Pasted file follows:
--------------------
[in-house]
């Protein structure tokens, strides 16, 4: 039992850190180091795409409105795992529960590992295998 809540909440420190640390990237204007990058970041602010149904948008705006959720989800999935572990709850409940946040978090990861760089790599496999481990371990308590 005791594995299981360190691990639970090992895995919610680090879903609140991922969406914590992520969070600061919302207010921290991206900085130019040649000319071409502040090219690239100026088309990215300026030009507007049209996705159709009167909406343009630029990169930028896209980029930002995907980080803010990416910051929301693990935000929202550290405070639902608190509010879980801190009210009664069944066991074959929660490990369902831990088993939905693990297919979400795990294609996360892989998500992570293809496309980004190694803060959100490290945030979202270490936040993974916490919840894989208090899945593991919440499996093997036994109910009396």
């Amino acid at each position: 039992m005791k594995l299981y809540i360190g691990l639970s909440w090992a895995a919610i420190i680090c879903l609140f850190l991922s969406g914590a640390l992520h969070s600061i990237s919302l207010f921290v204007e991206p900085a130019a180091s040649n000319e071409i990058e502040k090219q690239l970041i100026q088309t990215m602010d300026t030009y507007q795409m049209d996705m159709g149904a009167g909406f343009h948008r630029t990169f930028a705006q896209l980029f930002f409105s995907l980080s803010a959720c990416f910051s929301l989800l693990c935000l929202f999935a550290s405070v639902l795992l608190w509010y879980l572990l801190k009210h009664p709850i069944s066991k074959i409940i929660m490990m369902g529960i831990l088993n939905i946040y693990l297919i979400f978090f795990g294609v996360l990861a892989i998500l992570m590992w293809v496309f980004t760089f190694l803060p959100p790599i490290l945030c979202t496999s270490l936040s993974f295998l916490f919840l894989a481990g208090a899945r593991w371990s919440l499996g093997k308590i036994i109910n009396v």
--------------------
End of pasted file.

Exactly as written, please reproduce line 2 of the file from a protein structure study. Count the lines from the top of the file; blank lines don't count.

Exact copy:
């Protein structure tokens, strides 16, 4: 039992850190180091795409409105795992529960590992295998 809540909440420190640390990237204007990058970041602010149904948008705006959720989800999935572990709850409940946040978090990861760089790599496999481990371990308590 005791594995299981360190691990639970090992895995919610680090879903609140991922969406914590992520969070600061919302207010921290991206900085130019040649000319071409502040090219690239100026088309990215300026030009507007049209996705159709009167909406343009630029990169930028896209980029930002995907980080803010990416910051929301693990935000929202550290405070639902608190509010879980801190009210009664069944066991074959929660490990369902831990088993939905693990297919979400795990294609996360892989998500992570293809496309980004190694803060959100490290945030979202270490936040993974916490919840894989208090899945593991919440499996093997036994109910009396």